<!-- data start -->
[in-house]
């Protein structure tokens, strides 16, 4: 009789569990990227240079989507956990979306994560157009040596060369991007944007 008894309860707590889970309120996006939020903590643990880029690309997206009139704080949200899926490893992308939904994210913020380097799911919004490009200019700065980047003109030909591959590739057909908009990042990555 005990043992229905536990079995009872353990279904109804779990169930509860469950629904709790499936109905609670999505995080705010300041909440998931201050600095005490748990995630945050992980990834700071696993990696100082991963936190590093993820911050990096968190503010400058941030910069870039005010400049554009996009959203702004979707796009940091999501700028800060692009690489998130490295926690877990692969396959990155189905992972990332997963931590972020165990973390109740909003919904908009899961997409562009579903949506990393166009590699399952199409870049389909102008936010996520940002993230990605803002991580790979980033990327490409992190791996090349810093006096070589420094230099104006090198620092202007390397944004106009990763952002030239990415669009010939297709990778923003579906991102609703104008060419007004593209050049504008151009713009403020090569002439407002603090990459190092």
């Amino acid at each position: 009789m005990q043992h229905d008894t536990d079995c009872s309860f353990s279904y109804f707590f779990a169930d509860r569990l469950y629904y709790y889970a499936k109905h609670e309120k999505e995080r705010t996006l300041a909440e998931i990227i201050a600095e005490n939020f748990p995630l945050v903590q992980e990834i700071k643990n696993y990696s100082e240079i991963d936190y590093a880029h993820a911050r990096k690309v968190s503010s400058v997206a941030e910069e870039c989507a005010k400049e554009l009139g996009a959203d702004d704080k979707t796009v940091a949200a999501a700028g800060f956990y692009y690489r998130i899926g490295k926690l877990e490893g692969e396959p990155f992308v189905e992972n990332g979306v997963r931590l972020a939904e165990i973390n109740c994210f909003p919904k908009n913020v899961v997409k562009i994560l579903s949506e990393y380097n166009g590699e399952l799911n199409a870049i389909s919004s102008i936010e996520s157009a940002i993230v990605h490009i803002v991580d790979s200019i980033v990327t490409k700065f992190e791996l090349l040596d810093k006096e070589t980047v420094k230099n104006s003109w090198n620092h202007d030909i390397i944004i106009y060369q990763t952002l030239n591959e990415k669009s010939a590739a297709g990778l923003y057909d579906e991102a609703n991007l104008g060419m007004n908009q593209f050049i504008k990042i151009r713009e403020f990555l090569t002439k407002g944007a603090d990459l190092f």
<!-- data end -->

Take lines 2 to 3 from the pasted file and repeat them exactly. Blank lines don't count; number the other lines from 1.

């Protein structure tokens, strides 16, 4: 009789569990990227240079989507956990979306994560157009040596060369991007944007 008894309860707590889970309120996006939020903590643990880029690309997206009139704080949200899926490893992308939904994210913020380097799911919004490009200019700065980047003109030909591959590739057909908009990042990555 005990043992229905536990079995009872353990279904109804779990169930509860469950629904709790499936109905609670999505995080705010300041909440998931201050600095005490748990995630945050992980990834700071696993990696100082991963936190590093993820911050990096968190503010400058941030910069870039005010400049554009996009959203702004979707796009940091999501700028800060692009690489998130490295926690877990692969396959990155189905992972990332997963931590972020165990973390109740909003919904908009899961997409562009579903949506990393166009590699399952199409870049389909102008936010996520940002993230990605803002991580790979980033990327490409992190791996090349810093006096070589420094230099104006090198620092202007390397944004106009990763952002030239990415669009010939297709990778923003579906991102609703104008060419007004593209050049504008151009713009403020090569002439407002603090990459190092």
């Amino acid at each position: 009789m005990q043992h229905d008894t536990d079995c009872s309860f353990s279904y109804f707590f779990a169930d509860r569990l469950y629904y709790y889970a499936k109905h609670e309120k999505e995080r705010t996006l300041a909440e998931i990227i201050a600095e005490n939020f748990p995630l945050v903590q992980e990834i700071k643990n696993y990696s100082e240079i991963d936190y590093a880029h993820a911050r990096k690309v968190s503010s400058v997206a941030e910069e870039c989507a005010k400049e554009l009139g996009a959203d702004d704080k979707t796009v940091a949200a999501a700028g800060f956990y692009y690489r998130i899926g490295k926690l877990e490893g692969e396959p990155f992308v189905e992972n990332g979306v997963r931590l972020a939904e165990i973390n109740c994210f909003p919904k908009n913020v899961v997409k562009i994560l579903s949506e990393y380097n166009g590699e399952l799911n199409a870049i389909s919004s102008i936010e996520s157009a940002i993230v990605h490009i803002v991580d790979s200019i980033v990327t490409k700065f992190e791996l090349l040596d810093k006096e070589t980047v420094k230099n104006s003109w090198n620092h202007d030909i390397i944004i106009y060369q990763t952002l030239n591959e990415k669009s010939a590739a297709g990778l923003y057909d579906e991102a609703n991007l104008g060419m007004n908009q593209f050049i504008k990042i151009r713009e403020f990555l090569t002439k407002g944007a603090d990459l190092f």